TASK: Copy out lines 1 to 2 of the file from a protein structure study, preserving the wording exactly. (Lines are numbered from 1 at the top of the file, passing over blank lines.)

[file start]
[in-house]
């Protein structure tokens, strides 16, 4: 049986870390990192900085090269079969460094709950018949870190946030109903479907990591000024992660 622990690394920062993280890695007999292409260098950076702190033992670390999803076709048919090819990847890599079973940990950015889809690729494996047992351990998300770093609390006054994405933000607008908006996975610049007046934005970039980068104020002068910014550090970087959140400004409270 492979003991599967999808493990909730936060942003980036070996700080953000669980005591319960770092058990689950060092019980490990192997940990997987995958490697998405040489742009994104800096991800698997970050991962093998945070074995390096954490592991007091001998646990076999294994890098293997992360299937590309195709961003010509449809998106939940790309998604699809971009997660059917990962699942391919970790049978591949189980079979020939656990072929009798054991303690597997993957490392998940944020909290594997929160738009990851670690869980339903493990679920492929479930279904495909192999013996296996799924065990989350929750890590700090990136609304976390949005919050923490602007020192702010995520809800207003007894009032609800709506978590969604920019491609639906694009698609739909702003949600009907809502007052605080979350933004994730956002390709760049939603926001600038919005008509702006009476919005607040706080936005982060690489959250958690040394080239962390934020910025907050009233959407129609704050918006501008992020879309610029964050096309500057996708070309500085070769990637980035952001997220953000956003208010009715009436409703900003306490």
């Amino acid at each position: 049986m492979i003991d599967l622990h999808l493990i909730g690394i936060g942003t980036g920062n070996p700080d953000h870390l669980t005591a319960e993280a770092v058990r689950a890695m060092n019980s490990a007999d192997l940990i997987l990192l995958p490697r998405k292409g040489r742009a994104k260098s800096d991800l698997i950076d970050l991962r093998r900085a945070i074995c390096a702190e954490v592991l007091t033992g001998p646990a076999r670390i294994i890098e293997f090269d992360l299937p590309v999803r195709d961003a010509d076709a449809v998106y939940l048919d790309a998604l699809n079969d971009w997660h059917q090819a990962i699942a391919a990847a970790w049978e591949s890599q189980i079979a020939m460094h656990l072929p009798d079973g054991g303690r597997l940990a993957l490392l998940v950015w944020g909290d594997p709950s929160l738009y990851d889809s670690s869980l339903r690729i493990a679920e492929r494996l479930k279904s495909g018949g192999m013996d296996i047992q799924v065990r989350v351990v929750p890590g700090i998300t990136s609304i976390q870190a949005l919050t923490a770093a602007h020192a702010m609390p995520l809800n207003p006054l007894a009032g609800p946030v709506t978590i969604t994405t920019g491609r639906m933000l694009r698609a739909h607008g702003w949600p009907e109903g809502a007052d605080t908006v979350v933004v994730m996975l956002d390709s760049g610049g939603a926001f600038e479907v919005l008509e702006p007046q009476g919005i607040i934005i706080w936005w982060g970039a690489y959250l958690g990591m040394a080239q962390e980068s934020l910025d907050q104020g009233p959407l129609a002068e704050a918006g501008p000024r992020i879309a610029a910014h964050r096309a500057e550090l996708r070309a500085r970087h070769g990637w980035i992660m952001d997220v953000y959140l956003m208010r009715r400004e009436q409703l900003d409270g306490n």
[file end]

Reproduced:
[in-house]
């Protein structure tokens, strides 16, 4: 049986870390990192900085090269079969460094709950018949870190946030109903479907990591000024992660 622990690394920062993280890695007999292409260098950076702190033992670390999803076709048919090819990847890599079973940990950015889809690729494996047992351990998300770093609390006054994405933000607008908006996975610049007046934005970039980068104020002068910014550090970087959140400004409270 492979003991599967999808493990909730936060942003980036070996700080953000669980005591319960770092058990689950060092019980490990192997940990997987995958490697998405040489742009994104800096991800698997970050991962093998945070074995390096954490592991007091001998646990076999294994890098293997992360299937590309195709961003010509449809998106939940790309998604699809971009997660059917990962699942391919970790049978591949189980079979020939656990072929009798054991303690597997993957490392998940944020909290594997929160738009990851670690869980339903493990679920492929479930279904495909192999013996296996799924065990989350929750890590700090990136609304976390949005919050923490602007020192702010995520809800207003007894009032609800709506978590969604920019491609639906694009698609739909702003949600009907809502007052605080979350933004994730956002390709760049939603926001600038919005008509702006009476919005607040706080936005982060690489959250958690040394080239962390934020910025907050009233959407129609704050918006501008992020879309610029964050096309500057996708070309500085070769990637980035952001997220953000956003208010009715009436409703900003306490």